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How To Age Cigars Perfectly

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Just like wine, cigars are herbal products that pass through several sessions of fermentation processes. And in comparison to wines, cigars also improve in richness and complexity through the aging process. It is essential to understand how to age cigars properly because incorrect storage and a haphazard aging process will damage the cigar’s flavor.

The advantages of aging cigars vary from one cigar brand to another. However, some cigars are intended for immediate smoking, whereas some more advanced cigars have specific attributes that you can only unlock after a while. Generally, full-bodied cigars obtain more benefits from aging than others.

Many cigars are good enough to smoke right after purchase; however, some need to undergo the aging process to reveal their flavors’ depth. A cigar may taste uninteresting initially but then surprisingly smooth and rich after aging it for a while.

If you are unsure about what aging will do to a new cigar brand you want to try, you can test it yourself first to determine the effects of aging on the brand and improve the quality. When you purchase a box of cigars, wait a day or two and then smoke one.

Take notes of the experience the cigar gave you and determine the aroma and flavor of the cigar. You can try another cigar from the box after a week or two and another one after a while. Keep track of different ways the cigar’s taste has changed and decide if its qualities improved.

How To Age Cigars Perfectly

flavors of cigar, two cigars burning

Do Cigars Get Better With Age?

Cigars of good quality need aging, even after rolling them. Usually, in factories, the tobacco manufacturers make the tobacco go through an aging process for an extended period before they eventually roll the tobacco into cigars.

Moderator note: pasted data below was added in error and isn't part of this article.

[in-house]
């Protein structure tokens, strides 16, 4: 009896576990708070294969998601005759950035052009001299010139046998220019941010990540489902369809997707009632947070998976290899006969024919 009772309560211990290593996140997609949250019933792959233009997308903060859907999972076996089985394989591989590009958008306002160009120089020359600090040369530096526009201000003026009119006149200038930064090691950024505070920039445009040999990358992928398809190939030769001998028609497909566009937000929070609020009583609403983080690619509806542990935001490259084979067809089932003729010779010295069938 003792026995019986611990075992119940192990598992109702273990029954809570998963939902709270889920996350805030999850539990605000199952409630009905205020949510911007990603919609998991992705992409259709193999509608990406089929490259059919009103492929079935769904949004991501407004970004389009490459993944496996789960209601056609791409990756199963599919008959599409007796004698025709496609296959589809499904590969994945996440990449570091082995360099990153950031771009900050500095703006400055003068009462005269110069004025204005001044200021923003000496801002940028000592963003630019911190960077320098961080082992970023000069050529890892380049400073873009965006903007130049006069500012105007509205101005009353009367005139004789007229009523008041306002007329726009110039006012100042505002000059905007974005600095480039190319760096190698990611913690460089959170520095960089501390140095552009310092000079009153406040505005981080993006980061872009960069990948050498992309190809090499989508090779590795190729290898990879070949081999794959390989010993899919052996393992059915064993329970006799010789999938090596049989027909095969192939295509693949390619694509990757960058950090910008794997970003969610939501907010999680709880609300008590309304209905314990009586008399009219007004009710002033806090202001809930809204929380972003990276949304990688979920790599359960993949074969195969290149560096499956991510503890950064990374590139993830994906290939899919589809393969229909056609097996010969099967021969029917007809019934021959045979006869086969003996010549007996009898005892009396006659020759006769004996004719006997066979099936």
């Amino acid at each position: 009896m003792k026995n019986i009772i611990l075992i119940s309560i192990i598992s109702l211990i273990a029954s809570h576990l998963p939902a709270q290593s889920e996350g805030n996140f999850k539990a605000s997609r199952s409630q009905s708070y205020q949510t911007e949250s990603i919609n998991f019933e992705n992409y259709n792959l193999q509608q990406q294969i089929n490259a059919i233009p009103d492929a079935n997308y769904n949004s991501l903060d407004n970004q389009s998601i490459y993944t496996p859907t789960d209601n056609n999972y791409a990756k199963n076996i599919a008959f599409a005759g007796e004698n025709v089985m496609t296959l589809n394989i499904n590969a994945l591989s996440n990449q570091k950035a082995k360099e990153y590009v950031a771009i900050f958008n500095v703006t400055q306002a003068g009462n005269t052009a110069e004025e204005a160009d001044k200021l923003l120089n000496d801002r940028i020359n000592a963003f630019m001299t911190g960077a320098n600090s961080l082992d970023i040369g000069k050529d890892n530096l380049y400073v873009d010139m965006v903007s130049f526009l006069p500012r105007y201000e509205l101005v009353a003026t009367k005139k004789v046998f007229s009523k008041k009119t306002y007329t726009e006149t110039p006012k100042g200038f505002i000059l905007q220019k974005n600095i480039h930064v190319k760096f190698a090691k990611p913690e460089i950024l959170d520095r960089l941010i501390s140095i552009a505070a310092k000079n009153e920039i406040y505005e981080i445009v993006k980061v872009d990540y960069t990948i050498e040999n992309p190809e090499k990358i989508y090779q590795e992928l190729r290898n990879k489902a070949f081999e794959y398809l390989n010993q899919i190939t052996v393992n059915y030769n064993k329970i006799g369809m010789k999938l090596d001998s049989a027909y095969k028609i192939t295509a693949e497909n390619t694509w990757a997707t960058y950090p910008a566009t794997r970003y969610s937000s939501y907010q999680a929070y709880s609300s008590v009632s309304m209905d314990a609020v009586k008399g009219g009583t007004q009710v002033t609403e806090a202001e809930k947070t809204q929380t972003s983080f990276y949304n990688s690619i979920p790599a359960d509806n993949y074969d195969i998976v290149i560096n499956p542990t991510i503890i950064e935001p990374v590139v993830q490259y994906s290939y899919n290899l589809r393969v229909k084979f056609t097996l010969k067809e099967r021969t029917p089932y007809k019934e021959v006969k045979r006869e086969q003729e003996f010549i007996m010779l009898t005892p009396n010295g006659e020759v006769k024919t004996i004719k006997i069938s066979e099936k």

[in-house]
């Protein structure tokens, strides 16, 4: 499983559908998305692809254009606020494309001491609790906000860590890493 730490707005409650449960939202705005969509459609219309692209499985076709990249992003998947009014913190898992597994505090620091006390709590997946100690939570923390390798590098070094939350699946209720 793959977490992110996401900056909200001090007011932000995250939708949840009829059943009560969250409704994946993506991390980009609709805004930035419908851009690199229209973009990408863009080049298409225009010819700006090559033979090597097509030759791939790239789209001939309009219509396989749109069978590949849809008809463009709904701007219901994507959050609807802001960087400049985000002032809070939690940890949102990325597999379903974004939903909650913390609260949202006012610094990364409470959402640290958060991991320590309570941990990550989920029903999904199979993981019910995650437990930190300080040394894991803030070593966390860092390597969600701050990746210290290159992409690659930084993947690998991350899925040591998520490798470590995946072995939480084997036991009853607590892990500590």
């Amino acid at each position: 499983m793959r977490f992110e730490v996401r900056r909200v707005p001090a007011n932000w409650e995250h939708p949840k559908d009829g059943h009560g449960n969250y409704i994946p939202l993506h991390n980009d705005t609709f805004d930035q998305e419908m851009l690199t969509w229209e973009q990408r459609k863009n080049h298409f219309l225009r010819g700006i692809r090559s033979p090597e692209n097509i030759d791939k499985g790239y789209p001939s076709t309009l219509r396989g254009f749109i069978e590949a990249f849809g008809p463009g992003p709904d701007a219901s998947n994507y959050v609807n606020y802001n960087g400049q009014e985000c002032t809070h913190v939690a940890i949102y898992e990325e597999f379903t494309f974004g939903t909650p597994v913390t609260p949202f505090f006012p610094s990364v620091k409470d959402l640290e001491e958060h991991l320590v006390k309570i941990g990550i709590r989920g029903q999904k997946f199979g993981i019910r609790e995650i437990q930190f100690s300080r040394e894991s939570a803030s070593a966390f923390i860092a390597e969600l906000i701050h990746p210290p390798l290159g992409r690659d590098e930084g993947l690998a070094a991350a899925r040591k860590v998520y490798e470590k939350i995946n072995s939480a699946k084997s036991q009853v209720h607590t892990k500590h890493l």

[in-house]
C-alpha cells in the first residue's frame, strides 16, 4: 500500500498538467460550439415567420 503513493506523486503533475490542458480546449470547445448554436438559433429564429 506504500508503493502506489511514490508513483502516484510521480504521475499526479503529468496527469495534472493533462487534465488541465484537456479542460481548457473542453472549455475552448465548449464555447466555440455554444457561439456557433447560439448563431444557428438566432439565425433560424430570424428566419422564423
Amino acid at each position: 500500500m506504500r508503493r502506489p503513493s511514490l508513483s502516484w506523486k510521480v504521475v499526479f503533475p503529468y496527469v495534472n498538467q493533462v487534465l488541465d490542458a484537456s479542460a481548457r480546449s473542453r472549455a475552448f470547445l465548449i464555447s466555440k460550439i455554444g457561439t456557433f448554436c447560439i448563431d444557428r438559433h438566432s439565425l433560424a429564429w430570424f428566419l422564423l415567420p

However, a particular fusion occurs in a premium stogie after rolling and packaging it. The flavors of the tobacco are combined and mixed, creating a more unified identity.

While aging, the cigar discards unwanted impurities that can affect the smoothness of its flavor. For cigars to improve quality through the aging process, the only necessary ingredients are time and water.

At this juncture, it is imperative to note that putting a lousy cigar through an aging process will not improve its taste or flavor. For aging to affect a stogie, it must be perfectly blended from the finest tobaccos.

What Is The Best Cigar Age?

natural cigarsThe best cigar age depends on your choice and how powerful you prefer the taste and strength. As many rest, their intensity reduces, especially in the case of stronger cigars. They become more refined after a while, and for cigars that are mild already, they become bland if they are kept for too long.

Cigars with bigger ring gauges benefit the most because interior tobaccos are the significant components.

A more pronounced flavor will emerge from the combination of several tobaccos in a cigar with thicker gauges as it ages. After a few weeks of aging, there is usually a noticeable change in the cigar’s taste, and after some months and after a year or two.